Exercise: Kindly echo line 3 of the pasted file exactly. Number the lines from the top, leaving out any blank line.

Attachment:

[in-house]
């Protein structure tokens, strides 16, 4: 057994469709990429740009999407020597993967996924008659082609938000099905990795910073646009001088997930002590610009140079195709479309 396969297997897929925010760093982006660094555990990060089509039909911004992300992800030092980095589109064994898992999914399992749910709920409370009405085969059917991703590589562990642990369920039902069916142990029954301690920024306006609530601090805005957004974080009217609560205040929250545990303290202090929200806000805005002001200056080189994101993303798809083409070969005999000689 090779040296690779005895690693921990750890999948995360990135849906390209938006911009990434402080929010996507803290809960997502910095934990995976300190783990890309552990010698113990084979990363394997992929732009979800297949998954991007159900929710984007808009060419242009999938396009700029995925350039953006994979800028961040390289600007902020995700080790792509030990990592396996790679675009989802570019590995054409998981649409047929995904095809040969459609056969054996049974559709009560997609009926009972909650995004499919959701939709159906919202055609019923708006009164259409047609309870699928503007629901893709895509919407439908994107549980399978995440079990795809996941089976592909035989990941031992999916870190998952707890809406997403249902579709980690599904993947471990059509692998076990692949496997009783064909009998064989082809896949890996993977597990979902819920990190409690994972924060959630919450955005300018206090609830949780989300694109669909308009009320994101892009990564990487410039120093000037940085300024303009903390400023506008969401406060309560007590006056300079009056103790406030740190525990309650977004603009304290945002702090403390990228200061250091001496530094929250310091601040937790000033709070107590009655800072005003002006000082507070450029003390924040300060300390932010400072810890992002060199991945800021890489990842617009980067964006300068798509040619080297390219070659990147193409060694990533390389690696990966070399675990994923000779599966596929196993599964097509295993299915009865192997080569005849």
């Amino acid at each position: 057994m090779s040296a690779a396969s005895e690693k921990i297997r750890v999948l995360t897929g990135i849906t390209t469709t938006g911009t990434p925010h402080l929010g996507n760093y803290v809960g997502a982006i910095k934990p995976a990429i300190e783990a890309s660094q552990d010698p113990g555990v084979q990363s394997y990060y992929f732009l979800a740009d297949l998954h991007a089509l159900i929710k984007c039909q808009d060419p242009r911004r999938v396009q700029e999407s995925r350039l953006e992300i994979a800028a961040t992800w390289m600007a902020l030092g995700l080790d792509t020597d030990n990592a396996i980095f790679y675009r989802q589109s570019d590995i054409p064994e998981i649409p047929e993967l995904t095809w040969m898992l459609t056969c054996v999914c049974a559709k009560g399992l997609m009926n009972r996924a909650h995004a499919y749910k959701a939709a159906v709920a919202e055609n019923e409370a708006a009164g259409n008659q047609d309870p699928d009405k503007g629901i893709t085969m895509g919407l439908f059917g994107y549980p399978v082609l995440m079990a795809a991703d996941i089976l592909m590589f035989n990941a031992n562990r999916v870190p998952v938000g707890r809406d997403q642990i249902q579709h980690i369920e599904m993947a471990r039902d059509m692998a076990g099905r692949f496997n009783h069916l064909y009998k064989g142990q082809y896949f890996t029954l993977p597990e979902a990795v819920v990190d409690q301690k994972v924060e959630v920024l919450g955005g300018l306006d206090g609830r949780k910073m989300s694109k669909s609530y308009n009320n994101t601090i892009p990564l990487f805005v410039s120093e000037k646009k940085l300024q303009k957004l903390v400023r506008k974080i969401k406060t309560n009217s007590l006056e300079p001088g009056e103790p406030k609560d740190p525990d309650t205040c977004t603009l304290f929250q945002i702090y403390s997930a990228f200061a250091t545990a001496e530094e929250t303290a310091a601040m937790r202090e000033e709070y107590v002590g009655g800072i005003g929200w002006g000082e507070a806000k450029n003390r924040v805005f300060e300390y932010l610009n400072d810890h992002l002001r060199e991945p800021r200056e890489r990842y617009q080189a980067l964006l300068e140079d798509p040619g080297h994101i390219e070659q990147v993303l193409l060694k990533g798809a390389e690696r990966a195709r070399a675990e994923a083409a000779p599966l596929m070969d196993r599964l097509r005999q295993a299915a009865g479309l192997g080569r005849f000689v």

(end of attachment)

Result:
């Amino acid at each position: 057994m090779s040296a690779a396969s005895e690693k921990i297997r750890v999948l995360t897929g990135i849906t390209t469709t938006g911009t990434p925010h402080l929010g996507n760093y803290v809960g997502a982006i910095k934990p995976a990429i300190e783990a890309s660094q552990d010698p113990g555990v084979q990363s394997y990060y992929f732009l979800a740009d297949l998954h991007a089509l159900i929710k984007c039909q808009d060419p242009r911004r999938v396009q700029e999407s995925r350039l953006e992300i994979a800028a961040t992800w390289m600007a902020l030092g995700l080790d792509t020597d030990n990592a396996i980095f790679y675009r989802q589109s570019d590995i054409p064994e998981i649409p047929e993967l995904t095809w040969m898992l459609t056969c054996v999914c049974a559709k009560g399992l997609m009926n009972r996924a909650h995004a499919y749910k959701a939709a159906v709920a919202e055609n019923e409370a708006a009164g259409n008659q047609d309870p699928d009405k503007g629901i893709t085969m895509g919407l439908f059917g994107y549980p399978v082609l995440m079990a795809a991703d996941i089976l592909m590589f035989n990941a031992n562990r999916v870190p998952v938000g707890r809406d997403q642990i249902q579709h980690i369920e599904m993947a471990r039902d059509m692998a076990g099905r692949f496997n009783h069916l064909y009998k064989g142990q082809y896949f890996t029954l993977p597990e979902a990795v819920v990190d409690q301690k994972v924060e959630v920024l919450g955005g300018l306006d206090g609830r949780k910073m989300s694109k669909s609530y308009n009320n994101t601090i892009p990564l990487f805005v410039s120093e000037k646009k940085l300024q303009k957004l903390v400023r506008k974080i969401k406060t309560n009217s007590l006056e300079p001088g009056e103790p406030k609560d740190p525990d309650t205040c977004t603009l304290f929250q945002i702090y403390s997930a990228f200061a250091t545990a001496e530094e929250t303290a310091a601040m937790r202090e000033e709070y107590v002590g009655g800072i005003g929200w002006g000082e507070a806000k450029n003390r924040v805005f300060e300390y932010l610009n400072d810890h992002l002001r060199e991945p800021r200056e890489r990842y617009q080189a980067l964006l300068e140079d798509p040619g080297h994101i390219e070659q990147v993303l193409l060694k990533g798809a390389e690696r990966a195709r070399a675990e994923a083409a000779p599966l596929m070969d196993r599964l097509r005999q295993a299915a009865g479309l192997g080569r005849f000689v």